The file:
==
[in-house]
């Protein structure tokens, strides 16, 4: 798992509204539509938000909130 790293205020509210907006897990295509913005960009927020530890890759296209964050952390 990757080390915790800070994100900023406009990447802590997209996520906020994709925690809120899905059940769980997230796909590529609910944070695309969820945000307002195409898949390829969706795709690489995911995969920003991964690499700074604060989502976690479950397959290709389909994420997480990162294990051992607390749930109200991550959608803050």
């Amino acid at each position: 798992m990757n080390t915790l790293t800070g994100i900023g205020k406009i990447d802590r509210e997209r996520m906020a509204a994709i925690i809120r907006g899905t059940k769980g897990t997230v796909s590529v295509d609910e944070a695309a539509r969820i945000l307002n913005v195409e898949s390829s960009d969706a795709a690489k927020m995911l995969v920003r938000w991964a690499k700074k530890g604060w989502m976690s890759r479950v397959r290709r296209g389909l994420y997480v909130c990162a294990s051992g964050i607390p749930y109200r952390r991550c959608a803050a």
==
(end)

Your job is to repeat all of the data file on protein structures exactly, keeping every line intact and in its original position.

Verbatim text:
[in-house]
């Protein structure tokens, strides 16, 4: 798992509204539509938000909130 790293205020509210907006897990295509913005960009927020530890890759296209964050952390 990757080390915790800070994100900023406009990447802590997209996520906020994709925690809120899905059940769980997230796909590529609910944070695309969820945000307002195409898949390829969706795709690489995911995969920003991964690499700074604060989502976690479950397959290709389909994420997480990162294990051992607390749930109200991550959608803050």
């Amino acid at each position: 798992m990757n080390t915790l790293t800070g994100i900023g205020k406009i990447d802590r509210e997209r996520m906020a509204a994709i925690i809120r907006g899905t059940k769980g897990t997230v796909s590529v295509d609910e944070a695309a539509r969820i945000l307002n913005v195409e898949s390829s960009d969706a795709a690489k927020m995911l995969v920003r938000w991964a690499k700074k530890g604060w989502m976690s890759r479950v397959r290709r296209g389909l994420y997480v909130c990162a294990s051992g964050i607390p749930y109200r952390r991550c959608a803050a």